This morning I was reading A Feast for Crows and came across a passage in which a strong female character expresses her anxiety at the constant threat of rape. I posted it on social media with the hashtag #YesAllWomen—not as a joke, really. I only meant to point out the passage’s relevance to the current cultural conversation, somewhat in appreciation of the way Martin was tuned into these issues a decade ago.
Rape as depicted in Game of Thrones is much more glaring and sensationalized than the more subtle (and therefore more challenging) elements of rape culture in our society, but I still found it interesting that this little piece of pop culture could flesh out a realistic-sounding experience—especially for a character as nonsexualized as Brienne. (I guess the fact that Brienne is so emphatically nonsexualized is problematic in its own way. But still.)
Anyway, I took the post down because I realized that even though it’s related to #YesAllWomen, it isn’t actually relevant. My post wasn’t meant to be snarky, but just by making the connection to something fictional, it undercuts the entire point of the movement. The point of #YesAllWomen is to open our minds to the reality we continually write off as fiction. Like #NotAllMen or Twitter trolls, the voice of a fictional character—one that lacks the real, exhausting experiences of everyday life—only serves to muddle the discussion. So, I’m sorry.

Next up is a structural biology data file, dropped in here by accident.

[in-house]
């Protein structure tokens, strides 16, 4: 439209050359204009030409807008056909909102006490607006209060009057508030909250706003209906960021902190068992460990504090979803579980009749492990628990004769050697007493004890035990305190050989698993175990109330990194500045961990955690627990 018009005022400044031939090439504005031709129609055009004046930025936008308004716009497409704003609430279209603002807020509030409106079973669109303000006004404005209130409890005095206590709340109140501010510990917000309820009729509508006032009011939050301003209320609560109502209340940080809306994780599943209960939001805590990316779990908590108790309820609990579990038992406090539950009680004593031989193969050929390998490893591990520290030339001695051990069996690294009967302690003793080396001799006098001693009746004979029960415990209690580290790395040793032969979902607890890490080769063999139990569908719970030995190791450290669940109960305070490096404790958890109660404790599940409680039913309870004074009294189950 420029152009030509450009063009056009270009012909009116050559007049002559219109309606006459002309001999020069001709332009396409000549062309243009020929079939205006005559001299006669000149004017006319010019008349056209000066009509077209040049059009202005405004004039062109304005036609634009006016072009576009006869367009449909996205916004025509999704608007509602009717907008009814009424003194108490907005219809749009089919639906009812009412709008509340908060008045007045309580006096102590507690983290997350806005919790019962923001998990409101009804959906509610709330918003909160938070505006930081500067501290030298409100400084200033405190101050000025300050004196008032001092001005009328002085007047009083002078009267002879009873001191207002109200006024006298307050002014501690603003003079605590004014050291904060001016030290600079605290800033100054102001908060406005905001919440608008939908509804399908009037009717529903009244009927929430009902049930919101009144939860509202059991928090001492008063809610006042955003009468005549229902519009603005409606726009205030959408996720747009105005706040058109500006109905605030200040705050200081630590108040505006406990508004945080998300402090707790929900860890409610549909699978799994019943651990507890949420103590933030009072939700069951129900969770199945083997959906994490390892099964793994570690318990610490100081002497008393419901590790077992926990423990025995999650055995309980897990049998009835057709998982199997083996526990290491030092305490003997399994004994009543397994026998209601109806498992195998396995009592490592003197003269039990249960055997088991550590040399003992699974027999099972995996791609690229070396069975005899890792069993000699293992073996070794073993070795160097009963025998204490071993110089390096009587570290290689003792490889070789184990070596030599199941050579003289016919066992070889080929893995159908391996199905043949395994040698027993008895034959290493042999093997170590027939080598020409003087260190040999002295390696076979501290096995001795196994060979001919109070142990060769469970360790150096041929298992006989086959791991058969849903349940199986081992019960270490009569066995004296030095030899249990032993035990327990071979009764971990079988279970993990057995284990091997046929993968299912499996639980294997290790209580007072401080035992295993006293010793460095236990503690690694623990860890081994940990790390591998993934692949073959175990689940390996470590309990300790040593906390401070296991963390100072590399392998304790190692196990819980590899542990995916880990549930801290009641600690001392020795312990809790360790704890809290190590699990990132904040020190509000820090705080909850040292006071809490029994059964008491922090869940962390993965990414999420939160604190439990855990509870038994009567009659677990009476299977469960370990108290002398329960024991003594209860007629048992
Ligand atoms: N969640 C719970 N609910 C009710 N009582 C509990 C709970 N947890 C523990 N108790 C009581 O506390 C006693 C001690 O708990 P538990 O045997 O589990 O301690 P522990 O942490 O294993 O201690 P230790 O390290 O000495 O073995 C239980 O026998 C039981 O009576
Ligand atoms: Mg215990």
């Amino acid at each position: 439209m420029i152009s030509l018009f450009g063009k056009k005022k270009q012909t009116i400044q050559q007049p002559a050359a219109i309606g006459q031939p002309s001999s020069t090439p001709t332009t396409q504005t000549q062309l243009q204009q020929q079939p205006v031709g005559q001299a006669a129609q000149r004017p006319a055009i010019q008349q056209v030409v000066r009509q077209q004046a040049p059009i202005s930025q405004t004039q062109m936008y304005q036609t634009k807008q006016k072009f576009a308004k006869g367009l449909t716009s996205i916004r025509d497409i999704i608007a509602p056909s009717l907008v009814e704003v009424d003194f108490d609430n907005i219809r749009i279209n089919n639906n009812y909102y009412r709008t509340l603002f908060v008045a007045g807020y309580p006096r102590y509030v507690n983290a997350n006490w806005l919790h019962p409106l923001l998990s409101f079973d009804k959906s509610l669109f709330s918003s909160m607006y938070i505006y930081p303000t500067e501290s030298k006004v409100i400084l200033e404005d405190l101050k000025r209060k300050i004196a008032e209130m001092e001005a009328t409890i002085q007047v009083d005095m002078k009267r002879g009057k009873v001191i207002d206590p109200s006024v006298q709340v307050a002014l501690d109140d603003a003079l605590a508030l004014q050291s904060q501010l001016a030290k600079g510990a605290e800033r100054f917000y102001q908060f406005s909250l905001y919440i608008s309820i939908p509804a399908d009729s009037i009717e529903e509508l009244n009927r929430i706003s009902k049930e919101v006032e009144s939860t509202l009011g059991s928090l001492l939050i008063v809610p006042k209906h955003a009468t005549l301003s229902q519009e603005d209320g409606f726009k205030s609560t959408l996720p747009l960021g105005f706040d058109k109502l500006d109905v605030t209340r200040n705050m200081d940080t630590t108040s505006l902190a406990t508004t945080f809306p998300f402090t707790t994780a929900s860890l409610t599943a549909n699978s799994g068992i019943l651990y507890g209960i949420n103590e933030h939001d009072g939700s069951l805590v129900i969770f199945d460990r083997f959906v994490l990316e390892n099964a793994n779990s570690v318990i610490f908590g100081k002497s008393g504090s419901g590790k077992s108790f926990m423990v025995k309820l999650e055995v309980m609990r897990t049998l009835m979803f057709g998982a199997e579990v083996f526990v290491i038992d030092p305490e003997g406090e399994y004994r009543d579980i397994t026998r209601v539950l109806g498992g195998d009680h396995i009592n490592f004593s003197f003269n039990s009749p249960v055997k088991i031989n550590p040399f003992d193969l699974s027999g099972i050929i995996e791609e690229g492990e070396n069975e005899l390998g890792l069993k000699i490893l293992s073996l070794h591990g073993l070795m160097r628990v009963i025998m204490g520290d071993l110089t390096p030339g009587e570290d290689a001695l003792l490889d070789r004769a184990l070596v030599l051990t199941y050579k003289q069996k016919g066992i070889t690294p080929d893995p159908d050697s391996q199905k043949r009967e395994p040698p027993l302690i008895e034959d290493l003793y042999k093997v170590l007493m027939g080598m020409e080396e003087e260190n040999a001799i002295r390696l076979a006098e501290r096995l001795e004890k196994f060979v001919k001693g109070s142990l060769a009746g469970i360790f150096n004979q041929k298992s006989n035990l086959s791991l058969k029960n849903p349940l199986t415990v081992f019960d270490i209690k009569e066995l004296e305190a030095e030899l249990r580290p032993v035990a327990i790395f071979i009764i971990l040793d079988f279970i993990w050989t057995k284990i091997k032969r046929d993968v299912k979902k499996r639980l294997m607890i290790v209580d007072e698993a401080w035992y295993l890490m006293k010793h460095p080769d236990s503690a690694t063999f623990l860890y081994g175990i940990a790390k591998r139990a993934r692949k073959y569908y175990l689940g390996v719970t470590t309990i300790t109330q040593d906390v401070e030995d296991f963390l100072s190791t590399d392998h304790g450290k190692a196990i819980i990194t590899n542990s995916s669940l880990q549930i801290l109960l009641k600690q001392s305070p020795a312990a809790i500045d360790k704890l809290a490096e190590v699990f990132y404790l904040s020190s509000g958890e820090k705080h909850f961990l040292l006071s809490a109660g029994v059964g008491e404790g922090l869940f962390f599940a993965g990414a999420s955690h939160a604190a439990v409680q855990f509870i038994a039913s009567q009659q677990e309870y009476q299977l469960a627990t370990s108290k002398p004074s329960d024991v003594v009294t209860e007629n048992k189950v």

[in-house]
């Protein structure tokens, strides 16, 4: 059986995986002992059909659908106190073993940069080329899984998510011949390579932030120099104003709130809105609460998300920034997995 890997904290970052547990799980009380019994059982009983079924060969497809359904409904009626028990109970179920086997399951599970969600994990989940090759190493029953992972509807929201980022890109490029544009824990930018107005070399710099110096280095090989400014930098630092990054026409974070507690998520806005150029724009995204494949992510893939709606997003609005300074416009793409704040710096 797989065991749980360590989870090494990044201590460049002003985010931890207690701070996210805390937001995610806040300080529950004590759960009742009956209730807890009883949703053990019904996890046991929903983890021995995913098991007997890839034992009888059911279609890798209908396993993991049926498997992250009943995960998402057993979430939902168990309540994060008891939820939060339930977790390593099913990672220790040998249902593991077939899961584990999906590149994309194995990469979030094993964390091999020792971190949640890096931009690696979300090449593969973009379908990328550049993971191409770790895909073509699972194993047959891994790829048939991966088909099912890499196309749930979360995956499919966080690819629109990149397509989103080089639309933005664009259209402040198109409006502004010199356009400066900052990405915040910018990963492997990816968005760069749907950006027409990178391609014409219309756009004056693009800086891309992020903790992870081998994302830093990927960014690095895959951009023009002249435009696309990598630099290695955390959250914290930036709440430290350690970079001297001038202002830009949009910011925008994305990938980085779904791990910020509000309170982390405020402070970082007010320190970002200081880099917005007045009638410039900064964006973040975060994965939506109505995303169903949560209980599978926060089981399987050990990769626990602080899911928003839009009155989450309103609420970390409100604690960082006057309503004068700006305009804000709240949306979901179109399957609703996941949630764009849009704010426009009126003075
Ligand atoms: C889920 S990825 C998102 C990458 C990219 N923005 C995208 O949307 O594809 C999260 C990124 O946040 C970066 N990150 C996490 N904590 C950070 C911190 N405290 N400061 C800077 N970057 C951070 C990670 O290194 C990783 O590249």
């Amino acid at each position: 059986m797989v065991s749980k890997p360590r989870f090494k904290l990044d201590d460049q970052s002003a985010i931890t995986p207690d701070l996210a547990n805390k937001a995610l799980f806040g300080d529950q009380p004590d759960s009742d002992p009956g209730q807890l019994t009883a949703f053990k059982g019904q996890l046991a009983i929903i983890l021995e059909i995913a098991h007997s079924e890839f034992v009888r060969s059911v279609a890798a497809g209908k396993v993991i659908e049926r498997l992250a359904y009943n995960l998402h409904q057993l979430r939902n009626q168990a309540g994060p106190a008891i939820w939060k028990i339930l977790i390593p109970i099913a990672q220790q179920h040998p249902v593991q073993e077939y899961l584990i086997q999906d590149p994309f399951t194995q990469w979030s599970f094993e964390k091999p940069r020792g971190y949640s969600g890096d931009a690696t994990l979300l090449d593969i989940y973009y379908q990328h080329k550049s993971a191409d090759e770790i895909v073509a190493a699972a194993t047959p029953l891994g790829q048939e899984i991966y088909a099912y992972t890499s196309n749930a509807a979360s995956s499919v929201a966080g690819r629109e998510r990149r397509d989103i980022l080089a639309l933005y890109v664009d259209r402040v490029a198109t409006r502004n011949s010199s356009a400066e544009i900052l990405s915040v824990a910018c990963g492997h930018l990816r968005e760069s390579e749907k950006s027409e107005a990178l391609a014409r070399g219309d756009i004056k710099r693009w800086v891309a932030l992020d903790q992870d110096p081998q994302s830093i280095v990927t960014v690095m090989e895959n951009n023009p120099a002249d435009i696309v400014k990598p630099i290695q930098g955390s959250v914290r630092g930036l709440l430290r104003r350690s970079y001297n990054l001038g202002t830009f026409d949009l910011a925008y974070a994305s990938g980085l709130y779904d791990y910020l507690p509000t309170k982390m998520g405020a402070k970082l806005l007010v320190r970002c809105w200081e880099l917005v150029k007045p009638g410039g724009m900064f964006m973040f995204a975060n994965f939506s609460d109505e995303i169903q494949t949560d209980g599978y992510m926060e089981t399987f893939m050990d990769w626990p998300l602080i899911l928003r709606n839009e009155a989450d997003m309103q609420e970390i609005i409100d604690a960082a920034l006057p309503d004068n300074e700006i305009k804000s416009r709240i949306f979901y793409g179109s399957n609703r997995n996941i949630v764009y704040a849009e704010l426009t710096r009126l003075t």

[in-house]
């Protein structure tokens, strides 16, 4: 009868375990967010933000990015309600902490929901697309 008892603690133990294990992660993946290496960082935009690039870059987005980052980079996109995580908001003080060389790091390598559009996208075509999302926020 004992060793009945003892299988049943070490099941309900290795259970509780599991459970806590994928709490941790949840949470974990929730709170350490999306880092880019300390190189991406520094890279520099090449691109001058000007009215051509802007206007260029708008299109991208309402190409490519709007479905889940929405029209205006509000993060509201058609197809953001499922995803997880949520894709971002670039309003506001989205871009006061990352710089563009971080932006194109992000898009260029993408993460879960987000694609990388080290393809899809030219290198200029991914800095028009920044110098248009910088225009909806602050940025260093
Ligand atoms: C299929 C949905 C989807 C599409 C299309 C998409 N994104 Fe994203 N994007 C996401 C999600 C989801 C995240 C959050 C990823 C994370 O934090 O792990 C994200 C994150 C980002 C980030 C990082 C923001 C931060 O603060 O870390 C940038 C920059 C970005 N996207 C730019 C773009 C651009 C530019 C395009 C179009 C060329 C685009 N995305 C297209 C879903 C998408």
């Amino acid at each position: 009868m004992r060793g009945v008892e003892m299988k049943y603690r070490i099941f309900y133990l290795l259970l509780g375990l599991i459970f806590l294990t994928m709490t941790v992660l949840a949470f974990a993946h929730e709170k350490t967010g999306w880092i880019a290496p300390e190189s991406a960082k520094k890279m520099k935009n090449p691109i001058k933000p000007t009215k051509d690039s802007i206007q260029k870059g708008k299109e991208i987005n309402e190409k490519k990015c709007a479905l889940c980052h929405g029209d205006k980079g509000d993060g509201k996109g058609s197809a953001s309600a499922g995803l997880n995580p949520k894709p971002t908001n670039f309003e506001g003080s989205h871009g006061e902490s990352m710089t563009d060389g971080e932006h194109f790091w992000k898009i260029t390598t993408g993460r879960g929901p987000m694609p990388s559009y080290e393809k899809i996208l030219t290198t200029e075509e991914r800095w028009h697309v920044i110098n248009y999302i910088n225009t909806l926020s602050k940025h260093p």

(I also probably should’ve considered the fact that Martin has deliberately crafted a world in which rape is a constant fear. Does such a world actually shed light on our own, or is it just as troubling that rape is used as a de facto bad-guy vice for our entertainment?)
(Also, I’m a man. That hashtag doesn’t belong to me.)
Earlier this year, I was on the radio describing incidents of street harassment. I mentioned that it happened to me more when I was younger, when I appeared more vulnerable, when these predators felt more comfortable trying to violate my body. A part of me felt confident, as if…
Here’s a heartbreaking #YesAllWomen story that hits close to home.
I spent much of my weekend following two particular stories on the Internet:
1. The way much of the Men’s Rights subreddit has tried to distance itself from Elliot Rodger’s worldview. In their trademark weird, twisted brand of cognitive dissonance, many said that he couldn’t possibly have been a misogynist—or rather, a men’s rights activist—because “four out of the six victims were men.”
2. The #YesAllWomen hashtag. I’ve just been reading tweets periodically, staying quiet as a listen, because I don’t really have any personal experiences that can add to the conversation. All I can do is listen and trust that I’m thinking about this issues in a positive way.
At any rate, this isn’t about me. Read Brittany’s post.
While I was reading it, I thought, “Was no one else on that train? What if I was?” and it made me sad to think what kinds of things I could resort to—or fail to resort to—as a bystander, just rolling my eyes at Reddit’s ignorant misogyny and peeking passively at Twitter hashtags, instead of an active ally. But that’s not really the point, is it?
After this weekend, I think I’m just a little more aware.
We are all artists with insecurities. If you’re Rob Reiner, don’t make Jurassic Park. Make The Princess Bride. Make When Harry Met Sally. Fuck it, make The Bucket List, who cares. Recognize what your faults are, even mope about it on camera if you want, then focus on your strengths and you just might create something couples watch on Valentine’s Day.